Thursday, June 28, 2001
Even if you don''t own a kayak, you''ve probably seen enough of them on the tops of passing cars to realize that they''re almost as ubiquitous in the Monterey Bay area as canoes are in Maine. There''s a good reason: Some of the best sea kayaking in the country is right outside our doors. There are enough great paddling places in the region to fill a book.
For the sake of argument, let''s assume that someone who has never tried kayaking before may be a bit nervous about pushing out into the open ocean. Rather than a rollicking launch into the surf, a slow float through Elkhorn Slough might be the best introduction to the sport. No matter the time of day or night and regardless of the weather, Elkhorn Slough, poised serenely at the midpoint of Monterey Bay, is always an inviting paddle. I''ve paddled it in a howling wind, in the rain, on sunny days and moonlit nights. I''ve paddled from the easternmost mud flats out through the channel to the open ocean. I''ve paddled alone and with large groups, and it''s always been rife with rich new experiences.
There are two convenient places to put a boat in the water: Moss Landing and Kirby Park off Elkhorn Road. For those who don''t own a boat, Moss Landing is the only place to rent. Kayak Connection and Monterey Bay Kayaks both have stores and rentals there. The prices and availability of boats vary, so it would be wise to give both places a call in advance. It''s also a good idea to check the tide tables and wind predictions--returning to Moss Landing in the afternoon against a rapidly rising tide and a stiff wind can be overwhelming for people not used to paddling.
After setting out from the dock or beach, you round the corner at Maloney''s Restaurant (a great place to dine after paddling) and head under the Highway 1 bridge. In a few minutes you''ve slipped away from the world of docks, roads and stores and are stroking along a calm and silent waterway. That we are fortunate to have had this place saved from development is obvious the minute you clear the bridge and enter the slough. In fact, it''s just possible that paddling Elkhorn could politicize the most indifferent citizen.
The slough makes a five-plus mile "L" that goes east to the Elkhorn Slough Reserve and bends north past the parking lot and launch ramp at Kirby Park. Beyond Kirby Park, just before the slough ends after flowing under Elkhorn Slough Road, there are old pilings, remnants of some long-abandoned fishing operation.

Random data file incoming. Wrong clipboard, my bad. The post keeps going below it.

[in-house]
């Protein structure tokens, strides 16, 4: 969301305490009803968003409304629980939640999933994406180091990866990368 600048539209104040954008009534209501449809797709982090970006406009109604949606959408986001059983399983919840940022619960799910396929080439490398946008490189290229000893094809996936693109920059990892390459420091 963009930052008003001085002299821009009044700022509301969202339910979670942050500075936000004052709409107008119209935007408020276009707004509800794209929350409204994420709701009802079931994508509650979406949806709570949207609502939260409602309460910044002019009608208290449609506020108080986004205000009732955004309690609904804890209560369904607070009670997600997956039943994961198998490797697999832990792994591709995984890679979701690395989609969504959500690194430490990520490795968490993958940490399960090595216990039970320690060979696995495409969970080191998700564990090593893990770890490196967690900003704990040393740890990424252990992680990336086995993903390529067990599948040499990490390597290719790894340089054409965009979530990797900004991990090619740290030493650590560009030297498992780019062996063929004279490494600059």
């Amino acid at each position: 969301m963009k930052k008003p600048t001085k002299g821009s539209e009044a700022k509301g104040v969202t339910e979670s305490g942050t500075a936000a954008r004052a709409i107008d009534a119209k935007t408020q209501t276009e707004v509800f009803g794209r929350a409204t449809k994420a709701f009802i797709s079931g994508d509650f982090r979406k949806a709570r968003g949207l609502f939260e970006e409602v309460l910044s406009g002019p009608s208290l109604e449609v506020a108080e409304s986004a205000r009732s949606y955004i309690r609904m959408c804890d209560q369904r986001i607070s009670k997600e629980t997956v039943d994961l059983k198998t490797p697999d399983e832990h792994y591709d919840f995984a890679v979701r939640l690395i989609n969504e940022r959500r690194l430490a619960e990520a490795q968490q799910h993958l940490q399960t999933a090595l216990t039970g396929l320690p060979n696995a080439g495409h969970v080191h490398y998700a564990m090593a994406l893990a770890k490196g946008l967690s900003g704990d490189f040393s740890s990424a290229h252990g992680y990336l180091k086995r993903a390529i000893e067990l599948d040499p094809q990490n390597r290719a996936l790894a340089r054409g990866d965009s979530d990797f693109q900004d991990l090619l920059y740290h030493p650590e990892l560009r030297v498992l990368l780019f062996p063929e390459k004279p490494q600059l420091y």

Along the main channel, at a wide spot about a mile from the highway, a large colony of otters has taken up residence. There is an official seal haul out area on the north bank, complete with signs warning boaters to keep their distance. And there are birds, thousands of them, including cormorants, egrets, plovers and great blue herons. The trees in Elkhorn Slough Reserve, a protective belt along the slough''s elbow, serve as a major rookery for the egrets.
There are also many meandering side channels, each with populations of birds and little red crabs that live along the bank and cast a wary eye at the passing kayakers. The largest side channel, Rubis Creek, winds off the north side just before the Reserve and features a dock where you can pull out, use the outhouse, and stop for lunch. The dock and restrooms were closed for awhile, so check before landing.
You can continue west along Rubis Creek as it twists through the mud flats until it comes out again in the main channel. If you paddle Rubis, you''ll come to a fork where both ways look like main channels. Take the right fork. Once you''re in the heart of the slough, the distant farm houses seem to melt into the background, giving one the impression of being in a remote wilderness where the only sounds are the splashes of your paddle and the occasional passing train.
For the nocturnally inclined, Elkhorn Slough by full moon has a delightfully eerie quality to it. Everything along the banks slips into a shadowy and unreal realm, and the water seems to curve away like some foreshortened horizon. One must be careful not to run aground, for pushing off from the mud is a tiresome chore. The rising moon breaking through the trees resembles a huge jack-o-lantern. As you paddle toward the moon, its light dances across the ripples in the water like digital splashes of quicksilver. The local kayak stores do have moonlight tours during summer months.
Finally, should you become hooked on this relaxing sport, entry level kayaks, the "sit on top" variety, can be had for $600-700. Long-range expedition boats can run to $3,000. It''s not cheap, but then again, some of the best things in life cost money.